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Tag "animals"
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Animals have featured on this blog mostly in connection to technology in some form and always in regards to movement. Studying these patterns are especially fascinating as they complement snapshot impressions one normally has if just observing the animal occasionally. It is however also a reminder that movement pattern are much less structured and determined than is generally believed. Movement is goal oriented, but in order to maximise performance it is extremely flexible and opportunistic behaviour.

Movement is therefor very expressive, it tells the story of desire and emotion and is the basis of many art forms, foremost dance, eg. this old post on the movement of the body and creation of space.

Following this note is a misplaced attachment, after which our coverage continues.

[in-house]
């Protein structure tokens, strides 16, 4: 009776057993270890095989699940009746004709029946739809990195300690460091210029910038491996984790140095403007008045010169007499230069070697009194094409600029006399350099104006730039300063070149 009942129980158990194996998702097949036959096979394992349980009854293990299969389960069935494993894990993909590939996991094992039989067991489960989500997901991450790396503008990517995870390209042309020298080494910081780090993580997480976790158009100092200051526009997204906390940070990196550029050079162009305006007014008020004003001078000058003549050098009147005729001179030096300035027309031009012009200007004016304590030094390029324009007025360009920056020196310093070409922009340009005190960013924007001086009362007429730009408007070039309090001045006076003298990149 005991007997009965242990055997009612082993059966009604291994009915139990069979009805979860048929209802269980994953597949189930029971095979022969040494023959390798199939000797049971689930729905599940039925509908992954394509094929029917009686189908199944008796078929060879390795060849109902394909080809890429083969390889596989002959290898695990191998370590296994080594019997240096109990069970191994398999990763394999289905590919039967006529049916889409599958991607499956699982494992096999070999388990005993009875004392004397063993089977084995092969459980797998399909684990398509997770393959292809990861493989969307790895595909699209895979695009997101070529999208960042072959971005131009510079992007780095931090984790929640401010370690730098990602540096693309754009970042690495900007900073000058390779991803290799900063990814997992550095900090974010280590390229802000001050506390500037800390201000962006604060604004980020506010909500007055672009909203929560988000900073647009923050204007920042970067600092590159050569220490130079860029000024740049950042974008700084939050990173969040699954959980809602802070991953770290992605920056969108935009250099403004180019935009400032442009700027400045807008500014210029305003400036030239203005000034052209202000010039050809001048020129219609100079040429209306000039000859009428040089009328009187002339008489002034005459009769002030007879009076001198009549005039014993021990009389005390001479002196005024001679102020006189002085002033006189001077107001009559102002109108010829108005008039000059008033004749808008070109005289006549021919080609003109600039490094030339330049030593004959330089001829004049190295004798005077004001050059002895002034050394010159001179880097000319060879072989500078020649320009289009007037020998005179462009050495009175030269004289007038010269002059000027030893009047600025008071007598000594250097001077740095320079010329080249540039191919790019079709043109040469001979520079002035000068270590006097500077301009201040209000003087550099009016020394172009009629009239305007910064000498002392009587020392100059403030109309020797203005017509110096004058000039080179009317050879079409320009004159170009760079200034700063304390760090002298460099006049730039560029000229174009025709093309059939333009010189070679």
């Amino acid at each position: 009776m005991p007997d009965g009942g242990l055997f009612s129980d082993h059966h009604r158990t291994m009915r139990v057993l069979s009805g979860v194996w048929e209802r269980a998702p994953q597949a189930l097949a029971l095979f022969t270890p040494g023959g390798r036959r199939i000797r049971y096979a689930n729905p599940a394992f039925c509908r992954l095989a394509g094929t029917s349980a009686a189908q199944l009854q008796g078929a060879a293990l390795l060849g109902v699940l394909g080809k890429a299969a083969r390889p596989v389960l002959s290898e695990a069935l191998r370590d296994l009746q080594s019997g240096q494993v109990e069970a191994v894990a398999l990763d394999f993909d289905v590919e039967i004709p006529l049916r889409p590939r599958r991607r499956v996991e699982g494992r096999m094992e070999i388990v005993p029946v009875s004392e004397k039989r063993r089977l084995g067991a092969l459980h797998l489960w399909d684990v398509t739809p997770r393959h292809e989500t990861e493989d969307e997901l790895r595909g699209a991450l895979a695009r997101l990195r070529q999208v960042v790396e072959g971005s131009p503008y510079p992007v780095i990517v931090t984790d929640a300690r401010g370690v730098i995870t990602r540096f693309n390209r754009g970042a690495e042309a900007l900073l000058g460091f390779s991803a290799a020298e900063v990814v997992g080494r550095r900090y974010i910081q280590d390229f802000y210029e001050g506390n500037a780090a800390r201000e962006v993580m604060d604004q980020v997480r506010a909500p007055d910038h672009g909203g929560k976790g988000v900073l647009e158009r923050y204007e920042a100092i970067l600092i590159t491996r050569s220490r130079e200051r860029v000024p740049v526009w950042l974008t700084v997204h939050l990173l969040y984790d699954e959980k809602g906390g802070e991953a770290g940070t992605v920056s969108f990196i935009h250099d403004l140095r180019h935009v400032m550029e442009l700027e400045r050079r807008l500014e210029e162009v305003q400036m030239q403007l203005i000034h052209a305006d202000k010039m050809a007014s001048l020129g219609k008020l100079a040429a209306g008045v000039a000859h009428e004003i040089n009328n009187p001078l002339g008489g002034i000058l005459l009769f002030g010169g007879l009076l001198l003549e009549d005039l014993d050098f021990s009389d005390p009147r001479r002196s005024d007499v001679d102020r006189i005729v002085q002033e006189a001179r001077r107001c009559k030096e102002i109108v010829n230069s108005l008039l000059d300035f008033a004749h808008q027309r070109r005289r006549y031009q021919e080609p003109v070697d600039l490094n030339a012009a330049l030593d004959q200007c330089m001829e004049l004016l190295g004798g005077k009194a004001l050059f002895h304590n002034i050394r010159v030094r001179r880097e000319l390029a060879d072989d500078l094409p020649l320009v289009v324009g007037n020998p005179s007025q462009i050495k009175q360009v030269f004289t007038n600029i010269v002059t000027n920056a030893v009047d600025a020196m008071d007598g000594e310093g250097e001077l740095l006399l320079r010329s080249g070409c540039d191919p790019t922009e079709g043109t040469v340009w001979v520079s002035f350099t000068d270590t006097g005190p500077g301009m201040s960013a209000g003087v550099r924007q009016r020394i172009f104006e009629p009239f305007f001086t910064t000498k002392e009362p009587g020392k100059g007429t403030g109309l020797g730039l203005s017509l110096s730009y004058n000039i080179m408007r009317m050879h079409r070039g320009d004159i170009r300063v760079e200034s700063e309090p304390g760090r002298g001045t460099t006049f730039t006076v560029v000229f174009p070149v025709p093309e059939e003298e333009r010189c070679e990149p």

Image taken from The Guardian / Snails of the gros-gris (fat greys) species saved from the plate.

An upcoming art work has mixed these aspects together and come up with a brilliantly mistifying snail ballet. Elizabeth Saint-Jalmes and Cyril Leclerc have created a dance of the animals supported by live music. It is also a live event that is coming to London’s Kings Place on Fri 20 & Sat 21 April – booking here.


Pixel lent / slow pixel from Cyril Leclerc on Vimeo.

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Over the pas few month urbanTick was involve with a another tracking project lead by the British Royal Soil Society. The focus of the project is the investigation of the upper and middle soil layer around Britain to determine the advocational capacity of wildlife. It has been acknowledge how important these layers are in the wider context of the life cycle documentation.